Video | Agriculture | Confidence | Economy | Energy | Employment | Finance | Media | Property | RBNZ | Science | SOEs | Tax | Technology | Telecoms | Tourism | Transport | Search

 


UPDATED: Heitiki to rebrand controversial infant formula

UPDATED: Heitiki to rebrand controversial infant formula

(BusinessDesk) – The Chinese infant milk formula company behind the Heitiki brand is to rebrand to remove any reference to Maori culture, saying it intended no offece.

The issue, which started with cultural concerns expressed by Maori Party co-leader Tariana Turia, but mushroomed into a brief food safety scare after the Ministry of Agriculture and Forestry said it would investigate the product.

Kiaora's New Zealand general manager Sean Xu apologised for cultural offence and said the product would be relabelled without reference to Maori culture, "but in a way that still promotes its New Zealand manufacture."

The contract manufacturer, bovine culostrums-based health supplements maker New Image Ltd., was briefly dragged into the row, issuing a statement to say its subsidiary, Food Contractors Ltd., makes the formula and delivers it to a client, Kiaora New Zealand International, which markets and promotes the product, the company said in a statement.

New Image is a contract manufacturer for several brands of milk product and the Heitiki formula carried export-compliant manufacturer licence details, but no country of origin details.

Turia initially criticised the use of Maori imagery and words, and feared the product was being targeted at Maori women, when it is in fact an export product made by a well-established NZX-listed company.

She then sought to raise food safety concerns on the product, apparently prompting the MAF action.

New Image said the labelling and imagery on the Heitiki product was supplied by Kiaora and approved by the China Export and Inspection Quarantine Department. It was made for export to China.

Shares in New Image were unchanged at 27 cents.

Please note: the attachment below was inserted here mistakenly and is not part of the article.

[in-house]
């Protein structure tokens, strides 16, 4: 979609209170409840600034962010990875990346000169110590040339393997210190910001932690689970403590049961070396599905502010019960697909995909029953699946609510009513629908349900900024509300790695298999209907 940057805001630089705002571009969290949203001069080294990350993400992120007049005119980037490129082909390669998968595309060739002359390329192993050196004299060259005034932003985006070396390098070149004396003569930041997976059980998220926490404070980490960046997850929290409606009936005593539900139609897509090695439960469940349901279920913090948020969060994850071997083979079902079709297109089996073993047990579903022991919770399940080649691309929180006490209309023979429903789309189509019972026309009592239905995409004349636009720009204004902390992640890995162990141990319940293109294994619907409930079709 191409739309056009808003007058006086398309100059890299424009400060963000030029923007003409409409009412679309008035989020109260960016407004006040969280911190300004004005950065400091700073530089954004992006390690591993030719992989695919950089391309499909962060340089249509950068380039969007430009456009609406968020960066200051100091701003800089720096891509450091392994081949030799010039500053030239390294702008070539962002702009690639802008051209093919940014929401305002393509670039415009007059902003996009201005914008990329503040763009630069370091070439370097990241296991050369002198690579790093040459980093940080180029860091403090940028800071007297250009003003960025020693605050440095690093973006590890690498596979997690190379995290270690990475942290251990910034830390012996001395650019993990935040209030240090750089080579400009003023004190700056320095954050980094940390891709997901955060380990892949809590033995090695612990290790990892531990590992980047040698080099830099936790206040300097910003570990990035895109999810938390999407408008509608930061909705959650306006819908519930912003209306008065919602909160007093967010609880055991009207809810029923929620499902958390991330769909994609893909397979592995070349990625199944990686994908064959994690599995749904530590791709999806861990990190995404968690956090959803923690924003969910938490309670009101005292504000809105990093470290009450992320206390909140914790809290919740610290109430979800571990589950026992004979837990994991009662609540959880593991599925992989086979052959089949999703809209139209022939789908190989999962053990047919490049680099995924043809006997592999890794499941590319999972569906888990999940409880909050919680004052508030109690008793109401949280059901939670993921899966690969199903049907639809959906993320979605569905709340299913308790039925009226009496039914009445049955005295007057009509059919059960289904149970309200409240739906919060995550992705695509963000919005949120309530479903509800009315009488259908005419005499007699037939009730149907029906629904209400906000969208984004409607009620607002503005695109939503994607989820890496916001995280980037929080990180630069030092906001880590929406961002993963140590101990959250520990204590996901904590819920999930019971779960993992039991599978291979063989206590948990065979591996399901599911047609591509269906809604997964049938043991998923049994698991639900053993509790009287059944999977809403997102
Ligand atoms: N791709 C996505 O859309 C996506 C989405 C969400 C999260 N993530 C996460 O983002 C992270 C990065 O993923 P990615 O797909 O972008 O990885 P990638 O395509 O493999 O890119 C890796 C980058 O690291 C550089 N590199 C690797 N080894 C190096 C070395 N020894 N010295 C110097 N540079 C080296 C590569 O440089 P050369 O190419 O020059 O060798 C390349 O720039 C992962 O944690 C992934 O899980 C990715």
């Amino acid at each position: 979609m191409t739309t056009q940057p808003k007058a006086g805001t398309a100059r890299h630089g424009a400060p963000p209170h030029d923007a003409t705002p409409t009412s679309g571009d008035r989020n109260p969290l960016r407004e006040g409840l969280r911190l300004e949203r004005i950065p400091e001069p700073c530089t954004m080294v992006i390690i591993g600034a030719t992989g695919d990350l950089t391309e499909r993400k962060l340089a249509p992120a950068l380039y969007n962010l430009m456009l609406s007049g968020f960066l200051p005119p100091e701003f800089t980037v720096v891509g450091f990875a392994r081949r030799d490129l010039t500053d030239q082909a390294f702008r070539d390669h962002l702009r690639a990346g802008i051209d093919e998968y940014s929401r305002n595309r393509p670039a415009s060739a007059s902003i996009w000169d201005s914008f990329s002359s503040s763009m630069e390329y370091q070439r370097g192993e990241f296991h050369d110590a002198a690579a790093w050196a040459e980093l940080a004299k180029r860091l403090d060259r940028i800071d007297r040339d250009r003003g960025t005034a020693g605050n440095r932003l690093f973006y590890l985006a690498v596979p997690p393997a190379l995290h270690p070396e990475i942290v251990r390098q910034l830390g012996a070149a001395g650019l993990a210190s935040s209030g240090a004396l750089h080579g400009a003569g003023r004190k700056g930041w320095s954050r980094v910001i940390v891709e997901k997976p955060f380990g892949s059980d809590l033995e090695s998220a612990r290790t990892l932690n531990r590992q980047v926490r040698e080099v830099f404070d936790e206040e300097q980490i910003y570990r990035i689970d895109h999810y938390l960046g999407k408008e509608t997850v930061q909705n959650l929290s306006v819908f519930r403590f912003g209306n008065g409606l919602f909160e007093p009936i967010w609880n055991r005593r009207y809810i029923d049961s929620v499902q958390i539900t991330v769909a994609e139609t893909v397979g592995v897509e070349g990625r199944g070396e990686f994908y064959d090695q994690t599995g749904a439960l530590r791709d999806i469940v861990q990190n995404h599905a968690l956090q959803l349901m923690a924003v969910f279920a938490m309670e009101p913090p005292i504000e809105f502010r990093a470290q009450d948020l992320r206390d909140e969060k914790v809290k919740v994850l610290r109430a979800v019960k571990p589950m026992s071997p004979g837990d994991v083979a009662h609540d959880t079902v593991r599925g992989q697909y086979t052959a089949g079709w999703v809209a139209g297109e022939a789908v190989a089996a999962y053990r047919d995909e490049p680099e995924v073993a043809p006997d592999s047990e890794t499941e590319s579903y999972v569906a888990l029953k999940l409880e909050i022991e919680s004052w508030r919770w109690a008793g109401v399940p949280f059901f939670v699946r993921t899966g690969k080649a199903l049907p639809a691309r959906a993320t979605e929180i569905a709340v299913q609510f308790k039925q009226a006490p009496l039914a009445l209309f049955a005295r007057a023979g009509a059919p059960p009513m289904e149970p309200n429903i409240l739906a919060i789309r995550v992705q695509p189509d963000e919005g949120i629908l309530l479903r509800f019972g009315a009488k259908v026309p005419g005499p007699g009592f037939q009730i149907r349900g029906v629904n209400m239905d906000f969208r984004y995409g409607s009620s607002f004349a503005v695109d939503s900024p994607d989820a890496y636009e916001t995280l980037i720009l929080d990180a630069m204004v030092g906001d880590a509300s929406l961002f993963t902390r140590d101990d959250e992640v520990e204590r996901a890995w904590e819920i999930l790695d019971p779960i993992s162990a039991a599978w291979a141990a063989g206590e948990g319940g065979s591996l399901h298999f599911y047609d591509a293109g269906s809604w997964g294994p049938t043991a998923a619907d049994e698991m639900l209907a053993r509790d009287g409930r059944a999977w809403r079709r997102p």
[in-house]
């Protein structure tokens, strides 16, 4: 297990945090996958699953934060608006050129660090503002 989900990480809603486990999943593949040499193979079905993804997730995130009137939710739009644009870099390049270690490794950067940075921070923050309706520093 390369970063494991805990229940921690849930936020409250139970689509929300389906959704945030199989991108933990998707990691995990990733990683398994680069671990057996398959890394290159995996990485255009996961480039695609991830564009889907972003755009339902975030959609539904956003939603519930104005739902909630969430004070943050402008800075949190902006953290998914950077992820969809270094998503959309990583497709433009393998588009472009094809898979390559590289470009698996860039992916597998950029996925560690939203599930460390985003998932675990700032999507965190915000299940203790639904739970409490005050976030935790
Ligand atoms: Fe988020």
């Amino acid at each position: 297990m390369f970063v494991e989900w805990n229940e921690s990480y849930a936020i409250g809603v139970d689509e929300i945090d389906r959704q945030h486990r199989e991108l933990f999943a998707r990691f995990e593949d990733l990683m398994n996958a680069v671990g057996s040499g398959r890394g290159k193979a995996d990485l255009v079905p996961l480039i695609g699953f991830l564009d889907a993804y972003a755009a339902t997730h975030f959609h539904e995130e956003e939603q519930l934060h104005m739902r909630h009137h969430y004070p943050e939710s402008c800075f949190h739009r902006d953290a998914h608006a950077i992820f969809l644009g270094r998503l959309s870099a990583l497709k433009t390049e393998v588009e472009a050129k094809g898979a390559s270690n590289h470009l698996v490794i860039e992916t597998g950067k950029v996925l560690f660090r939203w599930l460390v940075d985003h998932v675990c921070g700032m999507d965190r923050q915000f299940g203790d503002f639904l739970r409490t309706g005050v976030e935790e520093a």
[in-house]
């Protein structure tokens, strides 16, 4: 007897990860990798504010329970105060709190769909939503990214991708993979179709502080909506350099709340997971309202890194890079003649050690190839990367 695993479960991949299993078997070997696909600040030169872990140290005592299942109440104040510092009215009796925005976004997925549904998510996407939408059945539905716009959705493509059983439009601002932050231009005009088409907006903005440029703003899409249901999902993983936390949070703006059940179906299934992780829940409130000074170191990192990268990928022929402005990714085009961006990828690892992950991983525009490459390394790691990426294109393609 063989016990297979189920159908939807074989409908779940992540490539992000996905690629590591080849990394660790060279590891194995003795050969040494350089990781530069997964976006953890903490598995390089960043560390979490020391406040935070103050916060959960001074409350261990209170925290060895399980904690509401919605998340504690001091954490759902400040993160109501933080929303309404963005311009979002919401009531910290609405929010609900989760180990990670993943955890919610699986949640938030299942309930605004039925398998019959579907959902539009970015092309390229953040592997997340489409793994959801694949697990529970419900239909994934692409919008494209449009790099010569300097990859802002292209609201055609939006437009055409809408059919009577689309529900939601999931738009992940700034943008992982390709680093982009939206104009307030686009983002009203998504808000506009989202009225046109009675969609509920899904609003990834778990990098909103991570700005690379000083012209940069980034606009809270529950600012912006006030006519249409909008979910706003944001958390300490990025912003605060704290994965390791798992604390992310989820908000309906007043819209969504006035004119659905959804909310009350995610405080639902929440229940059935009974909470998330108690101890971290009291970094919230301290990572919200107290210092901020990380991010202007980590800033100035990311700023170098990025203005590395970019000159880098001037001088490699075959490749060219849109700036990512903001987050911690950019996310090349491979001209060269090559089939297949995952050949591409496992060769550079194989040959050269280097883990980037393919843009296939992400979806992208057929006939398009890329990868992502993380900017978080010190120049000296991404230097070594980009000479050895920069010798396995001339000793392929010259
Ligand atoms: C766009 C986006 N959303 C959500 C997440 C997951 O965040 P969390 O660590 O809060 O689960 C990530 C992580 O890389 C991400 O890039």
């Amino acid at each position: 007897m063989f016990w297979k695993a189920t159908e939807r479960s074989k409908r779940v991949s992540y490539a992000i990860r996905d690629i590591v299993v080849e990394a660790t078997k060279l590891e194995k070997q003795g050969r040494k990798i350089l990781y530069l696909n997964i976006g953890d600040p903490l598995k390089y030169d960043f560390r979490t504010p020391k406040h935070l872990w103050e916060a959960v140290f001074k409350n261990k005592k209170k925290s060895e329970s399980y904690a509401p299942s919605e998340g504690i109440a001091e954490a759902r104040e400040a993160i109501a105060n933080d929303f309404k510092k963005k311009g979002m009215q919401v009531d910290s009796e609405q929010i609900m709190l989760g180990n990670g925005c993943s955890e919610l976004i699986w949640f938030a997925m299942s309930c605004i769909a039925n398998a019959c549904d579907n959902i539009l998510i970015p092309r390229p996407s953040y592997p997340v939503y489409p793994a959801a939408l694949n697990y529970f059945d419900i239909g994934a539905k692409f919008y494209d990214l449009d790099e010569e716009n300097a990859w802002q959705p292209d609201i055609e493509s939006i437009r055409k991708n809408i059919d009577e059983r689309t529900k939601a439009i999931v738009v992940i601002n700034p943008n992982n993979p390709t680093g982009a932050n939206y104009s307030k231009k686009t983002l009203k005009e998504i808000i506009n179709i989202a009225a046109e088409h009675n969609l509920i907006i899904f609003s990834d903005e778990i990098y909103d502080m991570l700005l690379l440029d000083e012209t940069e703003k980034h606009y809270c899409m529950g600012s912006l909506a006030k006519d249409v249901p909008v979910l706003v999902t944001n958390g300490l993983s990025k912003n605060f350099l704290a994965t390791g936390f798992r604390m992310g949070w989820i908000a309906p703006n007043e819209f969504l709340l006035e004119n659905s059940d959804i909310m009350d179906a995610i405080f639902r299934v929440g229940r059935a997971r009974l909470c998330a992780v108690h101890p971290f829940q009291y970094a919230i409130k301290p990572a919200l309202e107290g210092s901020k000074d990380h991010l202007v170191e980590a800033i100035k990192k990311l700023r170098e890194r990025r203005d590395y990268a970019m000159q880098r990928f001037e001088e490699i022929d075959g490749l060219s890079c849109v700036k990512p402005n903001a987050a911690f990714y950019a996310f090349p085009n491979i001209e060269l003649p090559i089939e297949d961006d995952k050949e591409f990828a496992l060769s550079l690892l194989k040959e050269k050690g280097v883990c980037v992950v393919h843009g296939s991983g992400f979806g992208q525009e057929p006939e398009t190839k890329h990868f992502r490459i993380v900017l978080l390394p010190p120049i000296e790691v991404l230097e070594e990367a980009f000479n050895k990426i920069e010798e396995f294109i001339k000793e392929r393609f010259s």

(BusinessDesk)


© Scoop Media

 
 
 
 
 
Business Headlines | Sci-Tech Headlines

 

Gordon Campbell: On Tiwai Point (And Saying “No” In Greece)

Its hard to see how Rio Tinto’s one month delay in announcing its intentions about the Tiwai Point aluminium smelter is a good sign for (a) the jobs of the workers affected or (b) for the New Zealand taxpayer. More>>

ALSO:

Half Empty: Dairy Product Prices Extend Slide To Six-Year Low

Dairy product prices continued their slide, paced by whole milk power, in the latest GlobalDairyTrade auction, weakening to the lowest level in six years. More>>

ALSO:

Copper Broadband: Regulator Set To Keep Chorus Pricing Largely Unchanged

The Commerce Commission looks likely to settle on a price close to its original decision on what telecommunications network operator Chorus can charge its customers, though it probably won’t backdate any update. More>>

ALSO:

Lower Levy For Safer Cars: ACC Backtracks On Safety Assessments

Dog and Lemon: “The ACC has based the entire levy system on a set of badly flawed data from Monash University. This Monash data is riddled with errors and false assumptions; that’s the real reason for the multiple mistakes in setting ACC levies.” More>>

ALSO:

Fast Track: TPP Negotiations Set To Accelerate, Groser Says

Negotiations for the Trans-Pacific Partnership will accelerate in July, with New Zealand officials working to stitch up a deal by the month's end, according to Trade Minister Tim Groser. More>>

ALSO:

Floods: Initial Assessment Of Economic Impact

Authorities around the region have compiled an initial impact assessment for the Ministry of Civil Defence, putting the estimated cost of flood recovery at around $120 million... this early estimate includes social, built, and economic costs to business, but doesn’t include costs to the rural sector. More>>

ALSO:

Get More From Scoop

 
 
 
 
 
 
 
 
 
Business
Search Scoop  
 
 
Powered by Vodafone
NZ independent news